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Carnivorous plants of the Plitvice National Park

Common but terwort Pinguicula vulgaris

Round-leaved sundew Drosera rotundifolia

The Plitvice Lakes National Park is an area known to have over 1400 plant species. The plants that — due to a lack of nutrients in the surface on which they grow — trap animal prey are particularly interesting. They are called carnivorous plants. Such plants are very unique and do not have many representatives in the world of plants. The mires* of the Plitvice Lakes National Park, which are particularly poor in nitrogen compounds, are the home of three types of carnivorous plants, out of the nine found in Croatia.

All three of them have the so-called active prey trapping mechanism — their leaves are adapted to move and actively trap animals, mostly small insects, on which they feed.

Sphagnum sp.

Round-leaved sundew

Drosera rotundifolia

Description and ecology Round-leaved sundew (Drosera rotundifolia L.) is a plant that grows in transitional bogs recognisable by moss of the Sphagnum genus (peat moss) that predominates in this habitat. The small, 5–12 cm tall plant has tiny round leaves densely covered with red moveable glandular hairs. The flowers are small and white, with sometimes up to 15 of them in a blossom cluster. The Plitvice Lakes National Park has one of the best preserved transitional bogs in Croatia. The meaning of the name Greek droseros = dewy, dewdrops (drops of mucilage from the glandular hairs on the plant’s leaves resemble drops of morning dew) + Latin rotundus + folius = with round leaves.

Trapping mechanism When a tiny insect lands on a sundew leaf, the glandular hairs, triggered by the stimulus, move towards the location of the prey. They cover the prey with sticky mucilage and stay in that position until they dissolve the animal to free and absorb the nutrients contained within it – till there is nothing left but the chitinous shell of the prey.

Lesser bladderwort

Utricularia minor

Description and ecology Lesser bladderwort (Utricularia minor) is a very rare plant in the Croatian flora. Along with the characteristic mire species such as peat moss Sphagnum sp., round-leaved sundew Drosera rotundifolia L. and others, it was first registered in 1974, in the transitional bog in the Plitvice Lakes NP. According to the exiting data, this is the only known recent finding site of lesser bladderwort in Croatia. The stems are gentle and soft, like a thin thread up to 25 cm long, with alternately arranged leaves and bladders of about 2 mm in diameter, and they grow completely under water. Only the pale yellow flowers rise above the surface of the small puddles in the mire. The meaning of the name Latin utriculus = small leather bag, bagpipe, bladder + Latin minor = minor (the smallest species of the Utricularia genus).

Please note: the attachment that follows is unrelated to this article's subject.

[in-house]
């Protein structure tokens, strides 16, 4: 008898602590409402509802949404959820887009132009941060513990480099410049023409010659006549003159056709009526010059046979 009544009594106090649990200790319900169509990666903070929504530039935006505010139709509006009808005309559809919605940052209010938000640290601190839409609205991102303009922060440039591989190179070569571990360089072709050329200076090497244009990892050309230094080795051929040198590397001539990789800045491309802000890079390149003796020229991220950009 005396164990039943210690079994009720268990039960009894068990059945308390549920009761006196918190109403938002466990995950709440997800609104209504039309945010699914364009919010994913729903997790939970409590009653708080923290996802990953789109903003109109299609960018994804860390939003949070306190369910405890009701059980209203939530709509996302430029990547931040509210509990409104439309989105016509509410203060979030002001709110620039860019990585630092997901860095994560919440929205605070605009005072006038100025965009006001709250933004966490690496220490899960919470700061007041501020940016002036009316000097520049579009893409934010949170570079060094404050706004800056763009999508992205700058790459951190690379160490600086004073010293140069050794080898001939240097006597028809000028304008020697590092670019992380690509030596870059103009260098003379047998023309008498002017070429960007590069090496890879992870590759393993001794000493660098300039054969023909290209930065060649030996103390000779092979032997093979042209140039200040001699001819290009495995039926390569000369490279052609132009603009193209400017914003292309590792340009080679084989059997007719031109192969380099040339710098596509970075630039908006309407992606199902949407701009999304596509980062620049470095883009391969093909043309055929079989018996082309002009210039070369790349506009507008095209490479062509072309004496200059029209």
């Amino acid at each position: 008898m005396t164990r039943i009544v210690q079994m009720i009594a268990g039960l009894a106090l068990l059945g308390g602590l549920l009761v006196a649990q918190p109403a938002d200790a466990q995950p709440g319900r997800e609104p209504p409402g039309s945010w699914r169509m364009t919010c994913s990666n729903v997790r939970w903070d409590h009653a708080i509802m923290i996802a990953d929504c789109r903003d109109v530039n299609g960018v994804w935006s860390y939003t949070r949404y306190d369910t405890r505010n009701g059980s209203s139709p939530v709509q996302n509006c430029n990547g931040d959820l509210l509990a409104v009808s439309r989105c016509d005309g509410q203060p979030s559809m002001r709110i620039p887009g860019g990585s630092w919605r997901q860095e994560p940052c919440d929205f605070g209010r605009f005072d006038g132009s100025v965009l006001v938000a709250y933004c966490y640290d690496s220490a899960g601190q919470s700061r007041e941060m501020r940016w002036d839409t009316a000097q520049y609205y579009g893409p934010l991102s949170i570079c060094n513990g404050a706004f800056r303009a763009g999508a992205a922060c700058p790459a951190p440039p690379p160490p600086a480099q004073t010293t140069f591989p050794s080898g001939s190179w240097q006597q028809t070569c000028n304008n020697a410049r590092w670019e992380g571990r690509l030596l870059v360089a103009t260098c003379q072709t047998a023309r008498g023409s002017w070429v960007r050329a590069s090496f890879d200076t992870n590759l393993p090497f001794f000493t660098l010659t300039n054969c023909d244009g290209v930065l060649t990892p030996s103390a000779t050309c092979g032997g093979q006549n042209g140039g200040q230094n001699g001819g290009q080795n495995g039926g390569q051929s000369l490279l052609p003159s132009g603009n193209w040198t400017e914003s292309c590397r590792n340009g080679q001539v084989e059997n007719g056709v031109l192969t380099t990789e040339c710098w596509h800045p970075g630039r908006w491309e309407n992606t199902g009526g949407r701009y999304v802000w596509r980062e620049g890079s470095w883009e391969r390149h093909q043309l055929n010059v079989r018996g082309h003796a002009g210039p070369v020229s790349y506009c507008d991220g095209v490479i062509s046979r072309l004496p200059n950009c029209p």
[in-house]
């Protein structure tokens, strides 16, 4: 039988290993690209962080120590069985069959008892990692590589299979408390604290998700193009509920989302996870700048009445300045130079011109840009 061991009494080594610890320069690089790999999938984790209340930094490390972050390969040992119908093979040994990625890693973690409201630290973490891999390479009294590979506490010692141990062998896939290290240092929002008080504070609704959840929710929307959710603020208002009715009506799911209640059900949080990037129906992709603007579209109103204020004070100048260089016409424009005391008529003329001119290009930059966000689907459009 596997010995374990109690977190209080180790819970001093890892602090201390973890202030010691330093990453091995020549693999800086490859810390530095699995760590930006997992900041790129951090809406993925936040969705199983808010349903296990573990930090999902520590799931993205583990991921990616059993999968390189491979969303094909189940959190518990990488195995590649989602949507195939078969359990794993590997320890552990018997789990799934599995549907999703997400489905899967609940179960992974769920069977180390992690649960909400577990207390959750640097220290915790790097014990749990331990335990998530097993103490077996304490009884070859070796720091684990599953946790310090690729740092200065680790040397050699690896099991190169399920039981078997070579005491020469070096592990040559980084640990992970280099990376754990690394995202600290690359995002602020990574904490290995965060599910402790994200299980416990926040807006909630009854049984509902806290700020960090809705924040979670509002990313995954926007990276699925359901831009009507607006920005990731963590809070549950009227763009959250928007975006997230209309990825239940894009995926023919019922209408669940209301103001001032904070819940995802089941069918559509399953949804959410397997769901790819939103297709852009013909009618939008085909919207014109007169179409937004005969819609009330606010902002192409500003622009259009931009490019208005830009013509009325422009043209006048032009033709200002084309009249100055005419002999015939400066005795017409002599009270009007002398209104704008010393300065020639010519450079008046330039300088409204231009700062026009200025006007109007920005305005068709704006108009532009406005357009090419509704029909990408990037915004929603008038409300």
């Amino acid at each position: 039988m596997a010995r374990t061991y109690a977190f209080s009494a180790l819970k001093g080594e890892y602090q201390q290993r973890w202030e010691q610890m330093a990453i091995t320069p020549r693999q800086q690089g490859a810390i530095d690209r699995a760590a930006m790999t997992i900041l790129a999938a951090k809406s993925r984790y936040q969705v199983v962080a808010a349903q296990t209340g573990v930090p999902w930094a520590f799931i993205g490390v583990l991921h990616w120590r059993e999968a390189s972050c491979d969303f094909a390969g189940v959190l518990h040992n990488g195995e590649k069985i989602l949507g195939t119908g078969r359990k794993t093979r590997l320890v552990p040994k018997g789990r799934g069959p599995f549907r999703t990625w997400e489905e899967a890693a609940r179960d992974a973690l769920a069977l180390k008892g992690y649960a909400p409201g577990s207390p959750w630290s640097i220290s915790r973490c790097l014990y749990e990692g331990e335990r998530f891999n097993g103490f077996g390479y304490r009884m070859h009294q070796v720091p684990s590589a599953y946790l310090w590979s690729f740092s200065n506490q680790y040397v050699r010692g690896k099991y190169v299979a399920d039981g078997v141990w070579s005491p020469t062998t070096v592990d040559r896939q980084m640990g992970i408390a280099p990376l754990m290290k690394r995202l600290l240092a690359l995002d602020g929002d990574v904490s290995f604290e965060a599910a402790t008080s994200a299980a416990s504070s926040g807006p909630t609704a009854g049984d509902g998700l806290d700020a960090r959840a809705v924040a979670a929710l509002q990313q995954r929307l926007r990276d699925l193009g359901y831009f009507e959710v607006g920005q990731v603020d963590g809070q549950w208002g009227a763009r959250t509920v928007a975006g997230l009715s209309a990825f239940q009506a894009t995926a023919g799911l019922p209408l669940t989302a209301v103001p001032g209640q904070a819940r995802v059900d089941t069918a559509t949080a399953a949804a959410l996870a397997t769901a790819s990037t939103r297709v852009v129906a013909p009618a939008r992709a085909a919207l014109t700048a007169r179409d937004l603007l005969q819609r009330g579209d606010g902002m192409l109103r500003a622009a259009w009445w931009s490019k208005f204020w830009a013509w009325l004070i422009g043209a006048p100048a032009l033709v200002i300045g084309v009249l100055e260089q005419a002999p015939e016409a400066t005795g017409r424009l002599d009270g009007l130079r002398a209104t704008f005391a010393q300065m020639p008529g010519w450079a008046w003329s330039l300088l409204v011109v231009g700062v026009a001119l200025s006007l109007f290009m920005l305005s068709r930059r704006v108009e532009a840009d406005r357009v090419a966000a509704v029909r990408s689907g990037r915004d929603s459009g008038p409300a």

Trapping mechanism Lesser bladderwort lives under water, more or less attached to the surface, and traps prey with special deadly traps shaped like little round bladders. When a tiny crayfish or some other small aquatic organism enters the bladder, it quickly dies and then gets dissolved by the mucilage secreted by the tiny hairs.

Common butterwort

Pinguicula vulgaris

Description and ecology Common butterwort (Pinguicula vulgaris) abounds in fens which are part of the wet meadows in the Plitvice Lakes NP. It is 5–10 cm tall. It has recognisable purple flowers and thick, wide leaves of 7–10 cm in diameter in a terrestrial rosette. According to the International Union for Conservation of Nature (IUCN), it is a critically endangered (CR) species due the disappearance of its habitat, water regime change, etc. The meaning of the name Lat. pinguis = fat, tick (because of “thick” glossy leaves) + lat. vulgaris = common.

Trapping mechanism When an insect lands on a butterwort’s leaf, it is trapped by the secrete from glandular hairs, and then dissolved and absorbed.

*What is a mire? A mire (quagmire) is a specific biocenosis (community of organisms) of a wetland characterised by a lack of nitrogen in the soil. There are two main types of mire: fens and bogs, among which we distinguish transitional and raised bogs. Both types of mire are found in the Plitvice Lakes NP. Bogs (peat bogs) have a highly acidic reaction, and the moss of the Sphagnum genus (peat moss) is dominant and characteristic for such areas. Peat is created by the accumulation of dead plant material that decays very slowly due to anaerobic conditions in the soil caused by water retention.

Fens are fed by alkaline groundwater, so the soil reaction is mostly alkaline, and the plants are in contact with the geological surface through the water. There is no Sphagnum genus moss (peat moss) in fens. Mires are remnants of the ice age. The climate in Croatia is too warm and too dry for optimal development of fens, which why they are disappearing. Today, fens are one of the most endangered and smallest (in terms of surface area) habitats in Croatia.


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Plitvice Lakes National Park is part of Lika Destination – destination of protected areas and a gastro-destination which offers an unique combination of inland and the sea, where you have the opportunity to experience no less than three climates in an only 30-minute drive, like in few other places, and truly experience this one-of-a-kind phenomenon of contrasts.

impressum — publisher Public Institution Plitivice Lakes National Park photos Public Institution Plitivice Lakes National Park Archives illustrations Milan Mlinarić text National Park Conservation Service

Profile for Plitvice Lakes National Park

Carnivorous plants of the Plitvice National Park  

Carnivorous plants of the Plitvice National Park  


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